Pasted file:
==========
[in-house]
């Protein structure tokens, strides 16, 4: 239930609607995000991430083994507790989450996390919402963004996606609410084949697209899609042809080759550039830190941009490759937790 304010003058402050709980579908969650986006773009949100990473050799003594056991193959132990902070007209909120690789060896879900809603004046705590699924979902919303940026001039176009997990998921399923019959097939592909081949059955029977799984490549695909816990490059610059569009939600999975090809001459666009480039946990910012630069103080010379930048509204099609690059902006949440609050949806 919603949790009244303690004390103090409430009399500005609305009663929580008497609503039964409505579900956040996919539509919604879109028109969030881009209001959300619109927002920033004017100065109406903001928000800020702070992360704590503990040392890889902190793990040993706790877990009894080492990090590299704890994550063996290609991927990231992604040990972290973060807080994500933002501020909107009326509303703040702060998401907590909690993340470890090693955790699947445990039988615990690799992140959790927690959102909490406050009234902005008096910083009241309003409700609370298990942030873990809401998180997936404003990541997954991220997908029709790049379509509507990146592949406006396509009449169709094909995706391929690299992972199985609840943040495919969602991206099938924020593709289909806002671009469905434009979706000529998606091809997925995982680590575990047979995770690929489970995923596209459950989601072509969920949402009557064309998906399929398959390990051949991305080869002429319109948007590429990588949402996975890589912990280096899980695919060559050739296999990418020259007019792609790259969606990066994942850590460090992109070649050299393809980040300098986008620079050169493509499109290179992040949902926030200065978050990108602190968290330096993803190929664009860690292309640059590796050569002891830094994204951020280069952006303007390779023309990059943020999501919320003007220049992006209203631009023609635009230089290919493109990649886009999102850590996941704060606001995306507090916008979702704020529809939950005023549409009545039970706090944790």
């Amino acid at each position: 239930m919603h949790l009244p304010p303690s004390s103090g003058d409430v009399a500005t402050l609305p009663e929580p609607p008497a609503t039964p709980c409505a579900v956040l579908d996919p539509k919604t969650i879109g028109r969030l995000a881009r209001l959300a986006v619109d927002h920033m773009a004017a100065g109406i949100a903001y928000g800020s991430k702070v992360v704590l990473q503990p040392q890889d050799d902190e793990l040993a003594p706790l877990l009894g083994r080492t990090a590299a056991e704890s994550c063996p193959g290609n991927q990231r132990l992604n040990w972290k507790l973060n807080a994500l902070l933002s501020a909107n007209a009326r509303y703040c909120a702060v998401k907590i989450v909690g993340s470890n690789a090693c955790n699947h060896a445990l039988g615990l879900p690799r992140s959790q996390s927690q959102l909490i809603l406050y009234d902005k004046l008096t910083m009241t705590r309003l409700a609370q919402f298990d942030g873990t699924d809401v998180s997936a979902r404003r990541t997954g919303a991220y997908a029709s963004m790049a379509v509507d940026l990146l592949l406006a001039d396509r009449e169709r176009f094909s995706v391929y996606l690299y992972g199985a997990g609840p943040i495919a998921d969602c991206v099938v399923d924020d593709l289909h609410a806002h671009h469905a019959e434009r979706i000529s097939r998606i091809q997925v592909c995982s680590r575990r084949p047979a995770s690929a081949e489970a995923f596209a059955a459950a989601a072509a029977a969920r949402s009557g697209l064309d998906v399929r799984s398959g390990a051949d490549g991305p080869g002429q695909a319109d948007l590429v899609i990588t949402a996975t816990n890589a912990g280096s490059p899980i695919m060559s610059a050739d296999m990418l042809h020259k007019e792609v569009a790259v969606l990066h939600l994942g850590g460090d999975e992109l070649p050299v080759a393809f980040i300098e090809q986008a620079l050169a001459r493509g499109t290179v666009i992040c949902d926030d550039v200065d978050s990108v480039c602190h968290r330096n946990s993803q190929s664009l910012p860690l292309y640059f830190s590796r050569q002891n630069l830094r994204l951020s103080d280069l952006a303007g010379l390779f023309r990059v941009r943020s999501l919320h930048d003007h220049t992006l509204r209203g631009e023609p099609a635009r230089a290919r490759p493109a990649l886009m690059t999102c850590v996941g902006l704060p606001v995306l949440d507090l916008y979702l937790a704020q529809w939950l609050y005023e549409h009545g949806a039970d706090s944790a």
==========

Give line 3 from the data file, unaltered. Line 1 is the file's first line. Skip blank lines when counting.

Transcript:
């Amino acid at each position: 239930m919603h949790l009244p304010p303690s004390s103090g003058d409430v009399a500005t402050l609305p009663e929580p609607p008497a609503t039964p709980c409505a579900v956040l579908d996919p539509k919604t969650i879109g028109r969030l995000a881009r209001l959300a986006v619109d927002h920033m773009a004017a100065g109406i949100a903001y928000g800020s991430k702070v992360v704590l990473q503990p040392q890889d050799d902190e793990l040993a003594p706790l877990l009894g083994r080492t990090a590299a056991e704890s994550c063996p193959g290609n991927q990231r132990l992604n040990w972290k507790l973060n807080a994500l902070l933002s501020a909107n007209a009326r509303y703040c909120a702060v998401k907590i989450v909690g993340s470890n690789a090693c955790n699947h060896a445990l039988g615990l879900p690799r992140s959790q996390s927690q959102l909490i809603l406050y009234d902005k004046l008096t910083m009241t705590r309003l409700a609370q919402f298990d942030g873990t699924d809401v998180s997936a979902r404003r990541t997954g919303a991220y997908a029709s963004m790049a379509v509507d940026l990146l592949l406006a001039d396509r009449e169709r176009f094909s995706v391929y996606l690299y992972g199985a997990g609840p943040i495919a998921d969602c991206v099938v399923d924020d593709l289909h609410a806002h671009h469905a019959e434009r979706i000529s097939r998606i091809q997925v592909c995982s680590r575990r084949p047979a995770s690929a081949e489970a995923f596209a059955a459950a989601a072509a029977a969920r949402s009557g697209l064309d998906v399929r799984s398959g390990a051949d490549g991305p080869g002429q695909a319109d948007l590429v899609i990588t949402a996975t816990n890589a912990g280096s490059p899980i695919m060559s610059a050739d296999m990418l042809h020259k007019e792609v569009a790259v969606l990066h939600l994942g850590g460090d999975e992109l070649p050299v080759a393809f980040i300098e090809q986008a620079l050169a001459r493509g499109t290179v666009i992040c949902d926030d550039v200065d978050s990108v480039c602190h968290r330096n946990s993803q190929s664009l910012p860690l292309y640059f830190s590796r050569q002891n630069l830094r994204l951020s103080d280069l952006a303007g010379l390779f023309r990059v941009r943020s999501l919320h930048d003007h220049t992006l509204r209203g631009e023609p099609a635009r230089a290919r490759p493109a990649l886009m690059t999102c850590v996941g902006l704060p606001v995306l949440d507090l916008y979702l937790a704020q529809w939950l609050y005023e549409h009545g949806a039970d706090s944790a």